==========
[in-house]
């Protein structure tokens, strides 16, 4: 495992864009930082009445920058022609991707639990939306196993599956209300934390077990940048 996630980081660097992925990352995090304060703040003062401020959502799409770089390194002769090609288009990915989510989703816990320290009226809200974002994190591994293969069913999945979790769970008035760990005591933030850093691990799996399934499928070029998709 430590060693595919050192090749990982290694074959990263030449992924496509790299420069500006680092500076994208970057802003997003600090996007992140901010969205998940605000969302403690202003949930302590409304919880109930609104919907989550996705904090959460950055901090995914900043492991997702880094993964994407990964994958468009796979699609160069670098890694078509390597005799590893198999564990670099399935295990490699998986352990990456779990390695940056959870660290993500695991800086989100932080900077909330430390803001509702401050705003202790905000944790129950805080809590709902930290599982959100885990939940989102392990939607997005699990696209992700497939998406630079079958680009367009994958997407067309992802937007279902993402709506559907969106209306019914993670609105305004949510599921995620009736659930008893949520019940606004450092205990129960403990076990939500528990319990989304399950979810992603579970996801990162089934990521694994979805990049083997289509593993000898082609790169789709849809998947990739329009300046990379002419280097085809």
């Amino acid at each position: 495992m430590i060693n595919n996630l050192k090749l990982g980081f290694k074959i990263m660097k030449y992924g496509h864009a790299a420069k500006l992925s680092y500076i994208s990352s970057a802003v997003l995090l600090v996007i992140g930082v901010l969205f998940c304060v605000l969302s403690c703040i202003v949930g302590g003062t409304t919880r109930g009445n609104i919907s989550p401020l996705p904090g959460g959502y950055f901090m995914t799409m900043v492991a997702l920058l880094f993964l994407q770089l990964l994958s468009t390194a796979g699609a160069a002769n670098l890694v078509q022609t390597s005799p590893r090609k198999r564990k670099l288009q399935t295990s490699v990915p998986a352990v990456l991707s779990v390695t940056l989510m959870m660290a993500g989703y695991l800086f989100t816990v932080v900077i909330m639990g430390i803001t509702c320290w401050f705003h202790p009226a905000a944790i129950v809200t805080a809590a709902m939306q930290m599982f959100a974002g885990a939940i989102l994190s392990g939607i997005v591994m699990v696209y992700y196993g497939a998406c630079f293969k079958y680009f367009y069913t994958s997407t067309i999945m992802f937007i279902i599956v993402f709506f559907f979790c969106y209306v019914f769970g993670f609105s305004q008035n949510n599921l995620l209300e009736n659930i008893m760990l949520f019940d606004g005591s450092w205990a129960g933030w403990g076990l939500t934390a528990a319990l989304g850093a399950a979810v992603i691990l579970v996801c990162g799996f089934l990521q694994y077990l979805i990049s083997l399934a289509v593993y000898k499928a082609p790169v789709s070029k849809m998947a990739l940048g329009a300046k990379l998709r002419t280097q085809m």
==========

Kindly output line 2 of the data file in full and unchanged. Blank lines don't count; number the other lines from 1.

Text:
């Protein structure tokens, strides 16, 4: 495992864009930082009445920058022609991707639990939306196993599956209300934390077990940048 996630980081660097992925990352995090304060703040003062401020959502799409770089390194002769090609288009990915989510989703816990320290009226809200974002994190591994293969069913999945979790769970008035760990005591933030850093691990799996399934499928070029998709 430590060693595919050192090749990982290694074959990263030449992924496509790299420069500006680092500076994208970057802003997003600090996007992140901010969205998940605000969302403690202003949930302590409304919880109930609104919907989550996705904090959460950055901090995914900043492991997702880094993964994407990964994958468009796979699609160069670098890694078509390597005799590893198999564990670099399935295990490699998986352990990456779990390695940056959870660290993500695991800086989100932080900077909330430390803001509702401050705003202790905000944790129950805080809590709902930290599982959100885990939940989102392990939607997005699990696209992700497939998406630079079958680009367009994958997407067309992802937007279902993402709506559907969106209306019914993670609105305004949510599921995620009736659930008893949520019940606004450092205990129960403990076990939500528990319990989304399950979810992603579970996801990162089934990521694994979805990049083997289509593993000898082609790169789709849809998947990739329009300046990379002419280097085809």